Importance of the Situation of this Province which extending from the Sea to the Apalatian [sic] Mountains (from whence descend great and wide Rivers) affords an Opportunity by making regular Settlements upon the banks thereof with white People to procure a Security, not only to Carolina but to the other English Settlemts, [sic] upon the Continent of America, and to prevent the Attempts of those who in Case of a War would endeavour [sic] to be masters of the Same; By the loss of which the Interest of this Nation in its Trade Navigation and Manufactures would be greatly affected.

Your Petitioners humbly hope That the Premisses Considered This
Honourable [sic] House will Enable them, to Carry on the good Work so happily begun, on which so greatly depend, the Increase of the Trade of this Kingdom, the Security of our Colonys [sic] on the Continent of America, the Providing a Comfortable Retreat for Persecuted Foreign Protestants and other indigent Industrious Foreign Protestants and other indigent Industrious Foreign Protestants as well as many of our own unfortunate Country Men who cannot subsist at home.

And therefore Pray this Honourable [sic] House will give them such
Assistance in the Premisses as They in their great Wisdom
shall think meet.

By Order of the said Trustees
Benj: Martyn Sectary.

The Accompts. Report

For the General Meeting of the Trustees for
Establishing the Colony of Georgia in America,
to he held the 20. of March 1734-5.

After reading the General Abstract, It is observed. That of the Sum
of L 4985:4;2. receiv’d in England, & America charged since the 9th. of June 1734, the following Sums are part, viz.

The Sum of i 178:16:7 1/4 being the Value in Sterling, of
L 1251:16:3 South Carolina Currency, contributed in that Province for the Benefit of Georgia.

The Sum of L 286:1:6-3/4 being the Value in Sterling, of
L 2002:11: South Carolina Currency the Amounts of the Duty of three
pence a Gallon on Rum Imported into that Province, Granted by the
General Assembly for Raising L 8OOO Current Money for the Use of his
Majesty’s subjects of Georgia to commence from the first day of
December 1733 which Amount is for one Year, ending the first day of
December 1734.

The Sum of l06l:-:- receiv’d from the Exchecquer [sic] for the Charge of the Indian Chiefs and their Attendants that were lately in England.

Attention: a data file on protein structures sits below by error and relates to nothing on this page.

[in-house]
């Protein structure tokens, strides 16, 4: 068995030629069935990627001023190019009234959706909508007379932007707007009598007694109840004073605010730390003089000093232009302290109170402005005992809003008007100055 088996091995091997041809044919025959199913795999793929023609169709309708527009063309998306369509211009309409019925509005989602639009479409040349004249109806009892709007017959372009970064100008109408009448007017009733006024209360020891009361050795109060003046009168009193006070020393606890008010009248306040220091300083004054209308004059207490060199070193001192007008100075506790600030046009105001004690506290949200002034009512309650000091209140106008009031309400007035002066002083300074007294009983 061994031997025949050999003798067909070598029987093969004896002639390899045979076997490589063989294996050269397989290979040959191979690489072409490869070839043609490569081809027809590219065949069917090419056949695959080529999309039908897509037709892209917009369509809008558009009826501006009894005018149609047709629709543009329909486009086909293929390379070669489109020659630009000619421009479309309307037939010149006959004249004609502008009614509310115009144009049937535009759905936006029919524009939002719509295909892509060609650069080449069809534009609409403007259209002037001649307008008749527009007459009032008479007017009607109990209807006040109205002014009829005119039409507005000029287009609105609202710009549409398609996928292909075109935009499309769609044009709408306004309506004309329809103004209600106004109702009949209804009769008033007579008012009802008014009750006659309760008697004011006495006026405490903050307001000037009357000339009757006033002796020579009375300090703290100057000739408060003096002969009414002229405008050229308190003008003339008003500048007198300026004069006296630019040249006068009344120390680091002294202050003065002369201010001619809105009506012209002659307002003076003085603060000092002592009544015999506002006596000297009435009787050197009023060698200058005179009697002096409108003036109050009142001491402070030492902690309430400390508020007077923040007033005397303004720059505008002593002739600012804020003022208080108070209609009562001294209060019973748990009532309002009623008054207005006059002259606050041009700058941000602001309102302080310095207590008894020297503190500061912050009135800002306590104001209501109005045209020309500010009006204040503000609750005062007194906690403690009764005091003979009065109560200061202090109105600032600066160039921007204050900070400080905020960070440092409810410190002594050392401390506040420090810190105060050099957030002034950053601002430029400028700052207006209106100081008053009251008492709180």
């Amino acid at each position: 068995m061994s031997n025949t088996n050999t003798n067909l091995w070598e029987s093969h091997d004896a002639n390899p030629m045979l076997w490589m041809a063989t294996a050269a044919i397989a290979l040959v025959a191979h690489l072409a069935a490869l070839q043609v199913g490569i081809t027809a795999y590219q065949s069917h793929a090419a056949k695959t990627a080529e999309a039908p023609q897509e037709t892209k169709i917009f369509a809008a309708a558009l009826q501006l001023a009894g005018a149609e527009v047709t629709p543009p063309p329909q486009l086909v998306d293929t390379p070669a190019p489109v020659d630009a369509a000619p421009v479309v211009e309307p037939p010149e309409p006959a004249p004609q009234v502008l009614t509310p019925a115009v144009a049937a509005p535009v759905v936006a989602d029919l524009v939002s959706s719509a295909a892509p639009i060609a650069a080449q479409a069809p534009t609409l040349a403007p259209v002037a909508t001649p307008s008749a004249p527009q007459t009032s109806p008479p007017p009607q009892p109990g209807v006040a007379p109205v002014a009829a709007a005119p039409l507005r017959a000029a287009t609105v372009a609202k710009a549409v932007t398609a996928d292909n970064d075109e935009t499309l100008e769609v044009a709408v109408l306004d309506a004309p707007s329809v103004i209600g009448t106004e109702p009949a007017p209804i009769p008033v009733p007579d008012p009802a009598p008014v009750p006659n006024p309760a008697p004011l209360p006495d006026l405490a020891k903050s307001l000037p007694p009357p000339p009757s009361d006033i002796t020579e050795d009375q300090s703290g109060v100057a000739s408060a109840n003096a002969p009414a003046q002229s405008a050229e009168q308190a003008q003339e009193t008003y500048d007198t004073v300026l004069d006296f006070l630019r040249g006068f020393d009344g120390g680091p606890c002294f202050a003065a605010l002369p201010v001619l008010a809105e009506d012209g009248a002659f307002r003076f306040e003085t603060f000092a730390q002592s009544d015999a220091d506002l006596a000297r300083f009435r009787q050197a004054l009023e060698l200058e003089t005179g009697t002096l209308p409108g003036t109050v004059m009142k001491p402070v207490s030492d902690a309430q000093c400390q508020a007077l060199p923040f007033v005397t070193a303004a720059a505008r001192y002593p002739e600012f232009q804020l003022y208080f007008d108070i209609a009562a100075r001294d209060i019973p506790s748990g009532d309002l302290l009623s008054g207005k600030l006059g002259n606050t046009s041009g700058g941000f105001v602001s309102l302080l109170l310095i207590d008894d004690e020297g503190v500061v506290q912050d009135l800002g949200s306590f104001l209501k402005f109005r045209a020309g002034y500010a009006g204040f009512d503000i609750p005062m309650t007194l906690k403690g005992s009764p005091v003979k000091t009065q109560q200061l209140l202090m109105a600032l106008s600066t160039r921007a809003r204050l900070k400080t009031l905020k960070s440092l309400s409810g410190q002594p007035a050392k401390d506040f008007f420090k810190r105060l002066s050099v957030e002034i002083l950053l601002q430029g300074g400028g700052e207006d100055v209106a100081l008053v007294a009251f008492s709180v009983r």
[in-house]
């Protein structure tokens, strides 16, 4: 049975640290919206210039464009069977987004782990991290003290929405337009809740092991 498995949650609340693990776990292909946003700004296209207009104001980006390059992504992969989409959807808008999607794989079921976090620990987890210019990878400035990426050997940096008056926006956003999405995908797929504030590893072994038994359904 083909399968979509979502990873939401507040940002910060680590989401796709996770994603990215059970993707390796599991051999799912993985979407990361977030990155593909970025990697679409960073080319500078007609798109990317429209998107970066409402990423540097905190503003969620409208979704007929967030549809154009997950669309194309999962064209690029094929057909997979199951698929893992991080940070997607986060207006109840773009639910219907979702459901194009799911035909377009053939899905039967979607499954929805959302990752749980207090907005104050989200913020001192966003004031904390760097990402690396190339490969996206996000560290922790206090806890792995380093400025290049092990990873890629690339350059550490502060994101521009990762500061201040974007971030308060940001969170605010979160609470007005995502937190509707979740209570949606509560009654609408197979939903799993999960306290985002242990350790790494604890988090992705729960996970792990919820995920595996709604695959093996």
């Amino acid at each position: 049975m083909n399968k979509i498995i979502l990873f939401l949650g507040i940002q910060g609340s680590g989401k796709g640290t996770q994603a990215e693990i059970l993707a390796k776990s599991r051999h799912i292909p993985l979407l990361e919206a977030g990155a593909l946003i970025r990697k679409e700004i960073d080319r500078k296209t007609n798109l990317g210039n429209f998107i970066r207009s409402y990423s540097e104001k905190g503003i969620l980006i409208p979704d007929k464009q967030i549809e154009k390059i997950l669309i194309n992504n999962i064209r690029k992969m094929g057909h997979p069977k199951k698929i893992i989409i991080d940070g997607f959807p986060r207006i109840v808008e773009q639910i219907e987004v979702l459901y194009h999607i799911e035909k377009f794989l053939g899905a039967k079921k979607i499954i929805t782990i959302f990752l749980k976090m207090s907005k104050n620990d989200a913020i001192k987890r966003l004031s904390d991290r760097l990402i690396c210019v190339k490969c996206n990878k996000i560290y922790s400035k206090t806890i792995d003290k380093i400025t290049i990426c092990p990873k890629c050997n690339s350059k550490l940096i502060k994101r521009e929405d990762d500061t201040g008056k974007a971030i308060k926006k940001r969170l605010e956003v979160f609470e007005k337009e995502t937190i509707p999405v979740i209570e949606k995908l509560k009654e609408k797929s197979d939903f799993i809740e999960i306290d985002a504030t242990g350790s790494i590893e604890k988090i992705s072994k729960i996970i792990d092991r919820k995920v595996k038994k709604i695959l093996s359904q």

And the Sum of L 600:-:- receiv'd from the Exchecquer, being
his Majesty's Gracious Benefaction, to Enable the Trustees to lend
Money to lO0d foreign Protestants, Swiss, Grizons, and Germans for
their Passage & Assistance in their Voyage to Savannah & Purrysburgh [sic]

And that of the Sum of L 9329: 5: 2. applied and Expended in
England, and America, the following Expence [sic] of the Indians is a part, vizt.

For Charges in bringing them to London . . . . . . . . l4:l6:2

For Subsistance [sic] of them in London . . . . . . . .125:5:2-1/2

For Cloathing [sic] & Necessarys [sic] for them
and Charges in shewing them the publick [sic]
Places, and giving them the Air . . . . . . . . . . . . 203: 8:9

For presents made them and to the other Chiefs
of the upper & lower Creeks . . . . . . . . . . . . . . 426:8:7

For Rewards to the Interpreter, and others
attending them . . . . . . . . . . . . . . . . . . . . . 178:15:-

For Charges in carrying them back to America . . . . 130:12:1 1/2
1079:5:? [sic]

And the Sum of 69:8:8 is other part thereof, which
was applied for Encouraging and Improving Botany and
Agriculture in Georgia, more than the Money receiv'd on
that head was sufficient to answer which the Subscribers
for that Service will be call'd upon to Continue
their paymts. to answer, over and above the Salary
to the Botanist, which 69:8:8; arises as follows.

The Charge in America of Working in and
pailing [sic] the Garden for Botany and
Agriculture amounted to 99:18:8

The Salary to Mr. Robert Millar the
Botanist for a quarter of a Year to Christmas
last, amounting to 37:10:-
137: 8:8